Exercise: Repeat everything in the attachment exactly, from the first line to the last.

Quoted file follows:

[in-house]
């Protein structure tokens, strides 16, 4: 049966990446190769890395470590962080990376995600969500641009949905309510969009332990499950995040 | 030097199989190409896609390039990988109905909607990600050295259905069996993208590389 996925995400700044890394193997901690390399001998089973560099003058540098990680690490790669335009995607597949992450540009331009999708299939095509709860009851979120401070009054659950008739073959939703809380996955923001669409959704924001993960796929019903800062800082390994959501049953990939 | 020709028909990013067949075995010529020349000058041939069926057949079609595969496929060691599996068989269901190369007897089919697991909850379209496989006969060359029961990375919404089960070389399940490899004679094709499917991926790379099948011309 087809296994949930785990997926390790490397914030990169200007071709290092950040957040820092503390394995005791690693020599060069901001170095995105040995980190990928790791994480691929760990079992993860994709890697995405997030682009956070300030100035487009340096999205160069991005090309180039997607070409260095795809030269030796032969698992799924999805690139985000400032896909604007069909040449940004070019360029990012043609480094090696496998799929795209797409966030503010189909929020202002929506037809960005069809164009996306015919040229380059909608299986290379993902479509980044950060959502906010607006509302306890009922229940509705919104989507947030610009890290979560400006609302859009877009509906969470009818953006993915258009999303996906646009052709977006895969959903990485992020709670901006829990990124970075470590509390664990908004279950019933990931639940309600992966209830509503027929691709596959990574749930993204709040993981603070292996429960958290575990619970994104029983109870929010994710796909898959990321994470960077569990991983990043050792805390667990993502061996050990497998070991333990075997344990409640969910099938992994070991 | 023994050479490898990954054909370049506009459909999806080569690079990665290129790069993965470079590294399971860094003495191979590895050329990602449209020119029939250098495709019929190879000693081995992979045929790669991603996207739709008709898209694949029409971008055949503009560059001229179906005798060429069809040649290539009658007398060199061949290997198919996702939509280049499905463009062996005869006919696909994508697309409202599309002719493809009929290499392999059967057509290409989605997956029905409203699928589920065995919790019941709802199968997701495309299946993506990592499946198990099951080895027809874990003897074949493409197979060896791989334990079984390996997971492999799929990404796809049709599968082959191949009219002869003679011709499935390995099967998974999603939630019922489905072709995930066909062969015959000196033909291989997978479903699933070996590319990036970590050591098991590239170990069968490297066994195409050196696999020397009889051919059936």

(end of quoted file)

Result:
[in-house]
């Protein structure tokens, strides 16, 4: 049966990446190769890395470590962080990376995600969500641009949905309510969009332990499950995040 | 030097199989190409896609390039990988109905909607990600050295259905069996993208590389 996925995400700044890394193997901690390399001998089973560099003058540098990680690490790669335009995607597949992450540009331009999708299939095509709860009851979120401070009054659950008739073959939703809380996955923001669409959704924001993960796929019903800062800082390994959501049953990939 | 020709028909990013067949075995010529020349000058041939069926057949079609595969496929060691599996068989269901190369007897089919697991909850379209496989006969060359029961990375919404089960070389399940490899004679094709499917991926790379099948011309 087809296994949930785990997926390790490397914030990169200007071709290092950040957040820092503390394995005791690693020599060069901001170095995105040995980190990928790791994480691929760990079992993860994709890697995405997030682009956070300030100035487009340096999205160069991005090309180039997607070409260095795809030269030796032969698992799924999805690139985000400032896909604007069909040449940004070019360029990012043609480094090696496998799929795209797409966030503010189909929020202002929506037809960005069809164009996306015919040229380059909608299986290379993902479509980044950060959502906010607006509302306890009922229940509705919104989507947030610009890290979560400006609302859009877009509906969470009818953006993915258009999303996906646009052709977006895969959903990485992020709670901006829990990124970075470590509390664990908004279950019933990931639940309600992966209830509503027929691709596959990574749930993204709040993981603070292996429960958290575990619970994104029983109870929010994710796909898959990321994470960077569990991983990043050792805390667990993502061996050990497998070991333990075997344990409640969910099938992994070991 | 023994050479490898990954054909370049506009459909999806080569690079990665290129790069993965470079590294399971860094003495191979590895050329990602449209020119029939250098495709019929190879000693081995992979045929790669991603996207739709008709898209694949029409971008055949503009560059001229179906005798060429069809040649290539009658007398060199061949290997198919996702939509280049499905463009062996005869006919696909994508697309409202599309002719493809009929290499392999059967057509290409989605997956029905409203699928589920065995919790019941709802199968997701495309299946993506990592499946198990099951080895027809874990003897074949493409197979060896791989334990079984390996997971492999799929990404796809049709599968082959191949009219002869003679011709499935390995099967998974999603939630019922489905072709995930066909062969015959000196033909291989997978479903699933070996590319990036970590050591098991590239170990069968490297066994195409050196696999020397009889051919059936």